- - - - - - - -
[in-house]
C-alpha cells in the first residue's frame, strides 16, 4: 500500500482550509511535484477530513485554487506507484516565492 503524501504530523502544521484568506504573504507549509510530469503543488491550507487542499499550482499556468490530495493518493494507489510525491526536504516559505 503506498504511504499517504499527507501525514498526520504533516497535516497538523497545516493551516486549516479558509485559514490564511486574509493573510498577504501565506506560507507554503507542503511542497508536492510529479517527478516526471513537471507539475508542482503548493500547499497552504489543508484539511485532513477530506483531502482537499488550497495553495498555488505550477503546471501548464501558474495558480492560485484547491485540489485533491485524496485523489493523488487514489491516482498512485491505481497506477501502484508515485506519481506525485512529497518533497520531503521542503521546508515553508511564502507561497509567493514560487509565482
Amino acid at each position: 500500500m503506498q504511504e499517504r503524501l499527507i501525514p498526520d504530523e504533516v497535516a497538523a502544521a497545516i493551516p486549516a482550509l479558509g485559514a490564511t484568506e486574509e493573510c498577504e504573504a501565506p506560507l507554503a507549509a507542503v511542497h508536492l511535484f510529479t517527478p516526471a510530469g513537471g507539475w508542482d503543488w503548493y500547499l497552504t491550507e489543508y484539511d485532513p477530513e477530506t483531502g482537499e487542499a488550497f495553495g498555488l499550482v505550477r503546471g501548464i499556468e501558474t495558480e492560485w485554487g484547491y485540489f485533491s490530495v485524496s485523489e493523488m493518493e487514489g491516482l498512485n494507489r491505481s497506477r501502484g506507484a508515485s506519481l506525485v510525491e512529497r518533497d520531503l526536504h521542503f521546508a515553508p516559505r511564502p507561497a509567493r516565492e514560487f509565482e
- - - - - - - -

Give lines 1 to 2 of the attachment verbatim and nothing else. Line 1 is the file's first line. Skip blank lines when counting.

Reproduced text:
[in-house]
C-alpha cells in the first residue's frame, strides 16, 4: 500500500482550509511535484477530513485554487506507484516565492 503524501504530523502544521484568506504573504507549509510530469503543488491550507487542499499550482499556468490530495493518493494507489510525491526536504516559505 503506498504511504499517504499527507501525514498526520504533516497535516497538523497545516493551516486549516479558509485559514490564511486574509493573510498577504501565506506560507507554503507542503511542497508536492510529479517527478516526471513537471507539475508542482503548493500547499497552504489543508484539511485532513477530506483531502482537499488550497495553495498555488505550477503546471501548464501558474495558480492560485484547491485540489485533491485524496485523489493523488487514489491516482498512485491505481497506477501502484508515485506519481506525485512529497518533497520531503521542503521546508515553508511564502507561497509567493514560487509565482